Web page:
- High cholesterol
- Vision problems
- Muscle weakness
- Increased appetite
- Swelling in the neck
- Irregular bowel patterns
- Anxiety and nervousness
- Dry skin and brittle nails
- Hands feel numb or tingly
- Unexplained changes in weight
- Reduced body temperature regulation, e.g., feeling too hot or too cold
If you or a loved one are experiencing these problems, Thyroid Awareness month is a great time to discuss it with your doctor.
What Factors Increase The Risk Of Thyroid Disease?
As a whole, thyroid diseases are more common than heart disease and diabetes. About 30 million Americans have thyroid disease, and more than half remain undiagnosed. Although it can occur in anyone, the likelihood of developing this condition increases with age.
Women are also more susceptible to experiencing thyroid issues. An estimated 20% of women 60 and older develop thyroid disease. In addition, women between 25 and 60 are three times more likely than men to develop thyroid cancer. By 2020, the number of female thyroid cancer cases will reach 70,000 – double what it was in 2014. The most significant risk factor is a family history of thyroid problems.
Testing And Treatment For Thyroid Disease
There are ways to test yourself at home. However, regular check-ups with your doctor are essential for monitoring your thyroid gland. Proper testing for thyroid disease is performed by measuring the body’s thyroid hormone levels with a blood test.
But if you are waiting for your next appointment, here is how you can test your thyroid at home.
- Hold a hand mirror in front of your neck, above your collarbones. Pay attention to the area below your Adam’s apple.
- Lean your head back and take a sip of water.
- Swallow the water, and keep an eye on your neck for signs of swelling.
- Repeat several times to ensure you don’t see apparent indications of bulging.
- If you notice any abnormalities, call your doctor.
Additionally, the ATA offers a free brochure on the essentials of thyroid testing and information about this gland. Remember, this self-test is not a diagnosis, and you should always follow up on any concerns with your physician.
Fortunately, hyper- and hypothyroidism are both treatable conditions, usually with medicine or other strategies. But to effectively manage symptoms, family members and caregivers must be aware of new signs and be ready to share recent developments with the doctor.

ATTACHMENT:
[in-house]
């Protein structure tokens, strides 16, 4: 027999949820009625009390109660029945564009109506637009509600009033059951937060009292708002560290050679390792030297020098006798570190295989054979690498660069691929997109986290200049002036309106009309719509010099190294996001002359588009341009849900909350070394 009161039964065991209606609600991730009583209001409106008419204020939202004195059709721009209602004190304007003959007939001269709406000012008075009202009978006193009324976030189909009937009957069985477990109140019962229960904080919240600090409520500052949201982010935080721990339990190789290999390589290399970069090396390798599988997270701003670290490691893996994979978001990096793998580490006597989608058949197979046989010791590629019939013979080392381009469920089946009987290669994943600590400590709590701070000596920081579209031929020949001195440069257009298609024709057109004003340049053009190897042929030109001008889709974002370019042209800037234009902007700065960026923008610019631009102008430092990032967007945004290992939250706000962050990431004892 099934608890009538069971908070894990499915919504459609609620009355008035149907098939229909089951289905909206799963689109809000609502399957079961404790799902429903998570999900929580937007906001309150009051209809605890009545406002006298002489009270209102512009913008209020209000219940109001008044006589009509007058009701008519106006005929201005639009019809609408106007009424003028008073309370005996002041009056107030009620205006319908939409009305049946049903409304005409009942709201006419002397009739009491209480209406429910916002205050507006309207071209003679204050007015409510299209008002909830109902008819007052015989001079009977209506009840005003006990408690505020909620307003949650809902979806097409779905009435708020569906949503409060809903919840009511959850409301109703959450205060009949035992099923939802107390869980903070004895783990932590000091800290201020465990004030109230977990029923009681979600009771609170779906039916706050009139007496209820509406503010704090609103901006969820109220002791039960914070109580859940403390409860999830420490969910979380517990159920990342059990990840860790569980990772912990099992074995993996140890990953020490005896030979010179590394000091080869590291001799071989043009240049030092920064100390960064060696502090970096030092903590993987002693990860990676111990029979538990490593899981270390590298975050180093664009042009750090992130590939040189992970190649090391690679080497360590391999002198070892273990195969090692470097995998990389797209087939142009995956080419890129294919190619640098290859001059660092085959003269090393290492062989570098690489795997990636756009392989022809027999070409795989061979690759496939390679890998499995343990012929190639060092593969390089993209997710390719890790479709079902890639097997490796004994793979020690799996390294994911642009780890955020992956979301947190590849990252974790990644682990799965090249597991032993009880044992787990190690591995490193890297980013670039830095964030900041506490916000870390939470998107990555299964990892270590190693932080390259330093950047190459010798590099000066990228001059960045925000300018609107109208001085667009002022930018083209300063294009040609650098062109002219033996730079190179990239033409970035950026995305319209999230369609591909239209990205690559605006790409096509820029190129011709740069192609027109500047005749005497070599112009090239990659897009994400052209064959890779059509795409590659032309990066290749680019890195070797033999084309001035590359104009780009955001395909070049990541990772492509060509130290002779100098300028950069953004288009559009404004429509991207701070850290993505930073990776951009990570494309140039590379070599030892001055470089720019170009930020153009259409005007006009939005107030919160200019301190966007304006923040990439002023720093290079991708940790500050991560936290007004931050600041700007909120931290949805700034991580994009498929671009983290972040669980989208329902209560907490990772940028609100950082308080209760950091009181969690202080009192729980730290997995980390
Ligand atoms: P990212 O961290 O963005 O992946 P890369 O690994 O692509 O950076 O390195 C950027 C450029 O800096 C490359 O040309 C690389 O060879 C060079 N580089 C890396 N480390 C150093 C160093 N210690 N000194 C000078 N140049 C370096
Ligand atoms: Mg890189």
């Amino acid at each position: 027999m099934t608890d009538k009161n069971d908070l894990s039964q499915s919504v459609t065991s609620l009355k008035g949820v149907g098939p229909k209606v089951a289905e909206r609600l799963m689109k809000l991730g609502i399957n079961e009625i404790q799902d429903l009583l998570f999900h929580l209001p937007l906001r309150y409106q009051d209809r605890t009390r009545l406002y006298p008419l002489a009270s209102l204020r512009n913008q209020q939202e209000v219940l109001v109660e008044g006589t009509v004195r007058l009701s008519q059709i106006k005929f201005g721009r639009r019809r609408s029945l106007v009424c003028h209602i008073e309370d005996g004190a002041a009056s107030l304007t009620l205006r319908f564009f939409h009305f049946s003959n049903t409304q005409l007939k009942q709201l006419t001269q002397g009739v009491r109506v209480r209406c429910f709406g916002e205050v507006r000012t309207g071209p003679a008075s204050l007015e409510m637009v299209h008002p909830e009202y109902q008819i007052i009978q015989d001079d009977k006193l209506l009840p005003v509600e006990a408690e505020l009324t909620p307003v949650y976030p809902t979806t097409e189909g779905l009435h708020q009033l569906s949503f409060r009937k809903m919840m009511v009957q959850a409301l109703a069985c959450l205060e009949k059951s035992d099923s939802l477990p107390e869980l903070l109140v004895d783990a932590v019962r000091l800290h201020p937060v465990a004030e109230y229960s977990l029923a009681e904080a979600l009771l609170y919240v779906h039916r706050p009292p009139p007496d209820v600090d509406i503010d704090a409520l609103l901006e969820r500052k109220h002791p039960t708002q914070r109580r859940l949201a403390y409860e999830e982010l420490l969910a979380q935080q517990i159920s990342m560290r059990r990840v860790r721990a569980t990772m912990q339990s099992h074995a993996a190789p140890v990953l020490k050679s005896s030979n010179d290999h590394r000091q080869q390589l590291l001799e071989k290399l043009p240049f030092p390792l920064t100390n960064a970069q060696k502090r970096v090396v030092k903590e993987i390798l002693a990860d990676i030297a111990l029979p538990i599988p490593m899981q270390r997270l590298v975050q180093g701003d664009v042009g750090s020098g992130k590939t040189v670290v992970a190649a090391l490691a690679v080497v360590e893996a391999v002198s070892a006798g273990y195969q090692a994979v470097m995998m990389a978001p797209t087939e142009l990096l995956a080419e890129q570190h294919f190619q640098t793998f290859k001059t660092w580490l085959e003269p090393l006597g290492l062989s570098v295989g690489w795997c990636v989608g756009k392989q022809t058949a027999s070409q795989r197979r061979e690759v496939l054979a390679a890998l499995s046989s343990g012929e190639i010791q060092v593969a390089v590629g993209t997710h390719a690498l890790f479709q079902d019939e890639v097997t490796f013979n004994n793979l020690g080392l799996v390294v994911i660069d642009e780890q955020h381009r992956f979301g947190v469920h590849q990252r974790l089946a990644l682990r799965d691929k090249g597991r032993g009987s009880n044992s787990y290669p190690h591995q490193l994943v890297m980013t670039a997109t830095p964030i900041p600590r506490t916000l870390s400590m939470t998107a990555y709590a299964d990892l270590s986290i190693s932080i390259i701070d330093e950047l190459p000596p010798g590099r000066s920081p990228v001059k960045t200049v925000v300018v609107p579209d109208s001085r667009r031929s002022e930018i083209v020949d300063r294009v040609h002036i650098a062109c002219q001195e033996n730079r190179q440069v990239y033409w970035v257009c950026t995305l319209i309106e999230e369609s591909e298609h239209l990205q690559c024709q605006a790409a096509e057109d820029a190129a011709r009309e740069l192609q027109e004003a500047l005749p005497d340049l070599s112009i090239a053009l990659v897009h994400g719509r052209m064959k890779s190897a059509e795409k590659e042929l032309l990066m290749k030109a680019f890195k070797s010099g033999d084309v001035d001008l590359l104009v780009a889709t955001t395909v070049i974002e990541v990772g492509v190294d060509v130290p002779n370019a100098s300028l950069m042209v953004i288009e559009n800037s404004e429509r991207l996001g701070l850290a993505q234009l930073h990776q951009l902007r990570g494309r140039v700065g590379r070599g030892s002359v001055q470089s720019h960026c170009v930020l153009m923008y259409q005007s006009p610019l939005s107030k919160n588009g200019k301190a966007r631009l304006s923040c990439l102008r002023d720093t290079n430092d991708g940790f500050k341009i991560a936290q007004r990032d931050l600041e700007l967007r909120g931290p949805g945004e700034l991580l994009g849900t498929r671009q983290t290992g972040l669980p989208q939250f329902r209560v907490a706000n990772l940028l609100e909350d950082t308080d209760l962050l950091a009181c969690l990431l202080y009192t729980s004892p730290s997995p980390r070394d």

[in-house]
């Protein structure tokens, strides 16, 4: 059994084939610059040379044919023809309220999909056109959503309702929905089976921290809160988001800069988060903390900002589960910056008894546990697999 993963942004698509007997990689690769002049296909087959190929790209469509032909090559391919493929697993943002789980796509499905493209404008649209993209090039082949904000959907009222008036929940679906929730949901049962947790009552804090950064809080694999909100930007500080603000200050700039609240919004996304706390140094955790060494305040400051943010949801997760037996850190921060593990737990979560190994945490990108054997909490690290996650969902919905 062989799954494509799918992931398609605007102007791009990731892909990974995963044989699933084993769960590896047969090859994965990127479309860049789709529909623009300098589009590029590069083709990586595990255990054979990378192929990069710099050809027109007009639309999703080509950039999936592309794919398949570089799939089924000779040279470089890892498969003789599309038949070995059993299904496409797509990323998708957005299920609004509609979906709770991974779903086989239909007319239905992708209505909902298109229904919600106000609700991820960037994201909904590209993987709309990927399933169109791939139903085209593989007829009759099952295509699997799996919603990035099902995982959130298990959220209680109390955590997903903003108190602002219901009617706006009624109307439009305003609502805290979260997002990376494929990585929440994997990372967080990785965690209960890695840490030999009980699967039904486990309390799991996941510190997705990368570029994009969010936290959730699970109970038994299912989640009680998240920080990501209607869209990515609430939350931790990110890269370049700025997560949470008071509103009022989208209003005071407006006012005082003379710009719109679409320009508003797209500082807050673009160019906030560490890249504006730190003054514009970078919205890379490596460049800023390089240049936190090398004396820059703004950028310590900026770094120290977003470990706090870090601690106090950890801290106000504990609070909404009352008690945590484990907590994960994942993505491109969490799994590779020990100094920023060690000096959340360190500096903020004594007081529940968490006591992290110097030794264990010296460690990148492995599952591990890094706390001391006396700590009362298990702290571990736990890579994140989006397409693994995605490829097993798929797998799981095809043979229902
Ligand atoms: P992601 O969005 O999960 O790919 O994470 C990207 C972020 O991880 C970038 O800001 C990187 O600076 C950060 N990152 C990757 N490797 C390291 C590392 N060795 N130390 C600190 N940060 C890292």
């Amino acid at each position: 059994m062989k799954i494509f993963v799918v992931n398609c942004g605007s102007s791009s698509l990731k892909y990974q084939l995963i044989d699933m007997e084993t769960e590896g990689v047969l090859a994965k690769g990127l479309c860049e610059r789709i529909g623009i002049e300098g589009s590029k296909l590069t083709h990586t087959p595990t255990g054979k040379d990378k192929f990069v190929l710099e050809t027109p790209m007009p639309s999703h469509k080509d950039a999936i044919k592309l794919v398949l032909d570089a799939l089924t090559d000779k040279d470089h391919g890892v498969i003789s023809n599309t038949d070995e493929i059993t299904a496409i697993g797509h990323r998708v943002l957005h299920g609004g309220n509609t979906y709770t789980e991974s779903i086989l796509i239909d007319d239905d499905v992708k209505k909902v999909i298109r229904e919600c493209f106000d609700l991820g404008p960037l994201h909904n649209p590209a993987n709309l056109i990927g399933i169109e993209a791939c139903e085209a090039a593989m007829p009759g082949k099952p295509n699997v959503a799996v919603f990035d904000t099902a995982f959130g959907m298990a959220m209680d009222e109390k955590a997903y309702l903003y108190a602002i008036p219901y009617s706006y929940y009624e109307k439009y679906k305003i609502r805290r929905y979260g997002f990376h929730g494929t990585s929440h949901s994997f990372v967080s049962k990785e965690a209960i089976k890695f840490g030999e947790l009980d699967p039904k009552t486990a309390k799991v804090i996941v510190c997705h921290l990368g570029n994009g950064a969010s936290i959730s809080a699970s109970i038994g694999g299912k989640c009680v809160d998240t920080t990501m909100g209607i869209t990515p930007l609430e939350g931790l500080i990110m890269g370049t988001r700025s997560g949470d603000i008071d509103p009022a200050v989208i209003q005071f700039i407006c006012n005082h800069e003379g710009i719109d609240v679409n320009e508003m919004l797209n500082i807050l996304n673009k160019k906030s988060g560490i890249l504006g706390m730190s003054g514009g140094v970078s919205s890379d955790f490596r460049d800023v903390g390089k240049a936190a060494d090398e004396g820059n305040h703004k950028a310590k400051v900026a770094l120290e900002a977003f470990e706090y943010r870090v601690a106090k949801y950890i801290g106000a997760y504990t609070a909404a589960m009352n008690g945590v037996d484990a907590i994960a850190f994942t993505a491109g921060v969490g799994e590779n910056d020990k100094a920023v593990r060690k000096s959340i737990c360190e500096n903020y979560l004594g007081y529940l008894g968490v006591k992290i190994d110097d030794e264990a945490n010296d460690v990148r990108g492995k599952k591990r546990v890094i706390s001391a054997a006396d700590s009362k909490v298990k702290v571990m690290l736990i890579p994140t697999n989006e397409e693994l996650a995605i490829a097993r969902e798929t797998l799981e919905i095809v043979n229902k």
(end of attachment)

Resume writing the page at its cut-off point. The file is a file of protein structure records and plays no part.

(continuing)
Medications must be taken daily at the same time and should be taken half an hour before breakfast. Some foods, such as soy, calcium, and iron, may decrease the medicine’s absorption, so patients must wait several hours to eat these foods after taking their medication.
Don’t wait until it’s too late. This Thyroid Awareness Month, find out more about how you can be more proactive about your health.
MeetCaregivers Supports National Thyroid Awareness Month
If you or a loved one are affected by a dysfunctional thyroid, staying on top of routine tasks and self-care can be challenging. A qualified caregiver can help with routine care, assist with medications for thyroid treatment, and assist with transportation to appointments.
For more information and resources about senior health and safety, visit the Blog.
- American Thyroid Association. (2019). Thyroid Function Tests. Alexandria, Virginia; American Thyroid Association. Retrieved January 20, 2020, from http://www.thyroid.org/wp-content/uploads/patients/brochures/FunctionTests_brochure.pdf.
- Casa Companion Homecare Solutions. (2018, January 4). Caregivers 101: Thyroid Awareness Month. Retrieved January 20, 2020, from https://www.casacompanionhomecare.com/caregivers-101/thyroid-awareness-month/
- Geipel, M. (2017, January 12). Thyroid Awareness Month: Recognizing the Symptoms of Thyroid Disease. Thyroid Awareness Month: Recognizing the Symptoms of Thyroid Disease | VistaPrairie Communities – Blog. Retrieved January 20, 2020, from https://vistaprairie.org/blog/thyroid-awareness-month-recognizing-the-symptoms-of-thyroid-disease/
- Office on Women’s Health. (2021, February 22). Thyroid disease. Thyroid disease | Office on Women’s Health. Retrieved January 20, 2020, from https://www.womenshealth.gov/a-z-topics/thyroid-disease
- Senior Living Experts. (n.d.). Thyroid Health in Elderly – Do You Know How Important Your Thyroid Is? Retrieved January 20, 2020, from https://www.seniorlivingexperts.com/post/thyroid-health-in-elderly-do-you-know-how-important-your-thyroid-is
- Unicity Healthcare. (2019, January 11). January Is Thyroid Awareness Month: Calling Attention To Thyroid Disease In Seniors. January Is Thyroid Awareness Month: Calling Attention To Thyroid Disease In Seniors – Unicity Healthcare. Retrieved January 20, 2020, from https://unicityhealthcare.com/january-is-thyroid-awareness-month-calling-attention-to-thyroid-disease-in-seniors/